Building up pressure - that is also in the interests of the "Free Iran Switzerland" organisation, which sees itself as a voice for the revolution in Iran. "Free Iran Switzerland" supports the opposition movement in the country and is trying to influence governments in the West not to continue supporting the Islamic regime. "International political and media pressure as well as demonstrations are needed to generate attention," emphasised "Free Iran Switzerland" co-founder Saghi Gholipour.

Sanctions versus soft power

Sanctions are one way of building up pressure. In a motion of its Foreign Policy Commission, the National Council is calling on the Federal Council to adopt EU sanctions against Iran. Opinions diverged in the expert group regarding how effective state means of pressure really are According to Philippe Welti, it is not yet possible to personalise sanctions so that they only hit those they are intended to hi. Saghi Gholipour is of another opinion. "Free Iran Switzerland" is calling on the EU to impose personalised sanctions. It wants the Revolutionary Guard to be placed on the terror list and is calling for funds to be blocked or travel rendered impossible for Irans's power elites. This, they say, is the only way to expedite democratisation in Iran: "The goal must be to deepen the cracks in the regime and not to further legitimise the government," argues Gholipour. By contrast, former diplomat Welti draws hope from soft power, "the power factor that eclipses everything." Soft power stands for the exercise of power on the basis of liberal values, human rights and democracy. This soft power is supposed to encourage people to stand up for fundamental liberal and democratic values. Federal politician Fiala is also urging Switzerland to defend its fundamental values together with Europe.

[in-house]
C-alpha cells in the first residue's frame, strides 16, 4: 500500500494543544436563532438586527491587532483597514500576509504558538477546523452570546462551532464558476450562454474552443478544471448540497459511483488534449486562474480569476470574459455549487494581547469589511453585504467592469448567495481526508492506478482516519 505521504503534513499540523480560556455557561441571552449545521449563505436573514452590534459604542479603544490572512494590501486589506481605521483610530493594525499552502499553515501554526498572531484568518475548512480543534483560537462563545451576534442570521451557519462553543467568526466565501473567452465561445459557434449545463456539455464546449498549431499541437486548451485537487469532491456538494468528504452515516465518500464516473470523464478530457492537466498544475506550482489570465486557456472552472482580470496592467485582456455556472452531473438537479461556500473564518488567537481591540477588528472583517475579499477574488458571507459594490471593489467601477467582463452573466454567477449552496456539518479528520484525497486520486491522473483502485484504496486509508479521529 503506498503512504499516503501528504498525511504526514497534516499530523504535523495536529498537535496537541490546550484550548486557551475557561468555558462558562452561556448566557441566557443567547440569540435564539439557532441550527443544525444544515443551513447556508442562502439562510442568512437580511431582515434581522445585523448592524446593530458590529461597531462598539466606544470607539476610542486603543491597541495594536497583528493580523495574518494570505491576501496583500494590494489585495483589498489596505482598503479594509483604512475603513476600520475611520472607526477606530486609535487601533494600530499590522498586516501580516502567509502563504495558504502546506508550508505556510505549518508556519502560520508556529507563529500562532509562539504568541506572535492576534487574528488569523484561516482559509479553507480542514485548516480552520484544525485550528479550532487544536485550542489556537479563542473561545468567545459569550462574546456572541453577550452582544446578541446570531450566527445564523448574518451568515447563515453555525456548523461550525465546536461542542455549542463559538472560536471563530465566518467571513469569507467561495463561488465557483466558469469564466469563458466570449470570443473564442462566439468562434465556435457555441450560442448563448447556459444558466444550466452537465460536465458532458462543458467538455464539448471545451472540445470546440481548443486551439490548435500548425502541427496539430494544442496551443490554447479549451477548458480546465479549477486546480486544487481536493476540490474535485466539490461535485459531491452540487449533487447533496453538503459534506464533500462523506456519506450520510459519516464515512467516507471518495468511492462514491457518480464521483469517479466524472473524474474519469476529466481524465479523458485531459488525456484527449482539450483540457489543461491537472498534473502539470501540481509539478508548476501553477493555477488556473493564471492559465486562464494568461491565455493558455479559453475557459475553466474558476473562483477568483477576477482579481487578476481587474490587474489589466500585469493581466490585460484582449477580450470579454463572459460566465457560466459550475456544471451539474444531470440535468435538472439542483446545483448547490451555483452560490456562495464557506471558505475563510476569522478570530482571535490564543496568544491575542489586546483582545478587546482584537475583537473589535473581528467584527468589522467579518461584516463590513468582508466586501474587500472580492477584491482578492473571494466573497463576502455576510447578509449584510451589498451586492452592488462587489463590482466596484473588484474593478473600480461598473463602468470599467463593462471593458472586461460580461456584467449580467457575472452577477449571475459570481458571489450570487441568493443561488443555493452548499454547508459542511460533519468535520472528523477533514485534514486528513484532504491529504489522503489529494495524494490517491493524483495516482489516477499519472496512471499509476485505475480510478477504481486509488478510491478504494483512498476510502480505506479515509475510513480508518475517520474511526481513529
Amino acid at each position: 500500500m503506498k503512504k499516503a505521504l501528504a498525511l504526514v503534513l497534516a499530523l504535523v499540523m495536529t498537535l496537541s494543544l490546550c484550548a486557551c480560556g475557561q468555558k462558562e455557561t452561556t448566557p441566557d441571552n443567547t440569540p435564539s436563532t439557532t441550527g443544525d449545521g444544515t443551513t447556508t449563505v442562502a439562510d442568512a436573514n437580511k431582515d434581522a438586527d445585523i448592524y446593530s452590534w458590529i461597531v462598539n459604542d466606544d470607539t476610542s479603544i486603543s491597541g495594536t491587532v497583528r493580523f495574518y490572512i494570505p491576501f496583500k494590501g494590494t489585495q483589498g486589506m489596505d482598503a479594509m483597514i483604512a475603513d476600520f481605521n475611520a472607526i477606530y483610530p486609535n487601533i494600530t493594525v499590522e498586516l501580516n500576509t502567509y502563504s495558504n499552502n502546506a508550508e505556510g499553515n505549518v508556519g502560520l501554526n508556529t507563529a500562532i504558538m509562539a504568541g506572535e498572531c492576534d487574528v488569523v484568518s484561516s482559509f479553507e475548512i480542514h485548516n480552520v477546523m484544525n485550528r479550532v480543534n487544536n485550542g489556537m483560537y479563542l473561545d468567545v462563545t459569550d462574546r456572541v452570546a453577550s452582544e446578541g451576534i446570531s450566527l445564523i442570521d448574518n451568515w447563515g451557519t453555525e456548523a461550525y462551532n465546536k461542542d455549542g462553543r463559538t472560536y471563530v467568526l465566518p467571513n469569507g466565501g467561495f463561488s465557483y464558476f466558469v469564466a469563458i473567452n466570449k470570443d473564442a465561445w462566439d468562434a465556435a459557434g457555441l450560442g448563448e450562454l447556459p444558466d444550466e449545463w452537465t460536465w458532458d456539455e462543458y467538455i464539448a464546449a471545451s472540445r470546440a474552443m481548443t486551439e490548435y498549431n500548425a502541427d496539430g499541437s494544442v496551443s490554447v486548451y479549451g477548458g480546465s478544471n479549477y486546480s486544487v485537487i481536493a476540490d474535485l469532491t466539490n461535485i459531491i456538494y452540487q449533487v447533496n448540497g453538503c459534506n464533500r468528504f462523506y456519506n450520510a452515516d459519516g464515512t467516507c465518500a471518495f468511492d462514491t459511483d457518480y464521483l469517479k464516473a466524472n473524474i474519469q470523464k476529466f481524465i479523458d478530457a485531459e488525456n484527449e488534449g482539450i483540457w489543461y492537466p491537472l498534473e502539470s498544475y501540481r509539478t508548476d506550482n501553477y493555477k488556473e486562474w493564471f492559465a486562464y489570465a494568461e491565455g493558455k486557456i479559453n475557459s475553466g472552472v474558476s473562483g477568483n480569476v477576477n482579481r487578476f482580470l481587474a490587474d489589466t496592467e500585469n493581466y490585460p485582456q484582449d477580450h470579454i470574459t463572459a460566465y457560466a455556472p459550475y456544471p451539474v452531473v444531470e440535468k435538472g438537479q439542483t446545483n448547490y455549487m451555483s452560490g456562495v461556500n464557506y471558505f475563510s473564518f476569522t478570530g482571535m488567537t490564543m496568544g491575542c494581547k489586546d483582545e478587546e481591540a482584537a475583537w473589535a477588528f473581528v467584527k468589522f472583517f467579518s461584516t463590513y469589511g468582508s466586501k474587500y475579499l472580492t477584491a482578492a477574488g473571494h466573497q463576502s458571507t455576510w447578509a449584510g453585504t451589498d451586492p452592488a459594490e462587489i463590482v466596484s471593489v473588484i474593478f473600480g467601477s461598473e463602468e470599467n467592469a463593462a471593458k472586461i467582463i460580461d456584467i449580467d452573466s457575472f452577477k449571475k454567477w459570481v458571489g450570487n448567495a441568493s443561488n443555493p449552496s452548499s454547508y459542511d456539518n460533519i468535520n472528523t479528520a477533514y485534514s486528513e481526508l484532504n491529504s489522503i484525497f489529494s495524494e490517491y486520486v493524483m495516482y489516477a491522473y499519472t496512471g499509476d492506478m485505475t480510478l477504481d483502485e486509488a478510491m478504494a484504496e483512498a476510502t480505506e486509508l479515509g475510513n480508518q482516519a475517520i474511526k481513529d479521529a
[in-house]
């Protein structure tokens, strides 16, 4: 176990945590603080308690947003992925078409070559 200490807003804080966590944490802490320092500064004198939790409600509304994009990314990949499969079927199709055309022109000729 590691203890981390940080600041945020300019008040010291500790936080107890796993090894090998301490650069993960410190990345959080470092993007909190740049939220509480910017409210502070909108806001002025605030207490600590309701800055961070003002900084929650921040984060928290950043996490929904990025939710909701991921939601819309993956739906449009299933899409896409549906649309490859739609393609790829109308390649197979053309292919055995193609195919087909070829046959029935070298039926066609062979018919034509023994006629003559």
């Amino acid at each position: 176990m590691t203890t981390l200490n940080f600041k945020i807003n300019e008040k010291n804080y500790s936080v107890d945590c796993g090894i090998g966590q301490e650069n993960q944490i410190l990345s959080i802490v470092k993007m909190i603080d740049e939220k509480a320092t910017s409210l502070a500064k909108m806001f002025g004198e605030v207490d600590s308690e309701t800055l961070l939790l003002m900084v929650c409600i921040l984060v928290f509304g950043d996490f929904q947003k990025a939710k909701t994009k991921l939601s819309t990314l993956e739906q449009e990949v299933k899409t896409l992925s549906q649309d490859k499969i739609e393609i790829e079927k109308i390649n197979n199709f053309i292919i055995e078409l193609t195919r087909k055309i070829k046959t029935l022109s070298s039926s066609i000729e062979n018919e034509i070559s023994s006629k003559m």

Next steps

Exiled Iranians are preparing for a time after the fall of the regime. What comes after that is an open question. The Iranian diaspora are unanimous in the opinion that secular democracy is the way into the future. Saghi Gholipour says: "We are practising democracy in the Iranian diaspora. It is important not to lose sight of our common goal." But how far is the path towards this goal? Islam scholar Urs Gösken points out that the government of Iran sees itself as a guardian authority and its population as minors. There is no provision for fundamental rights like freedom. Consequently, the current repressive system cannot not be democratised. This gives little cause for hope. The voice for Iran is also overshadowed by perplexity.

Text: Sabrina Rohner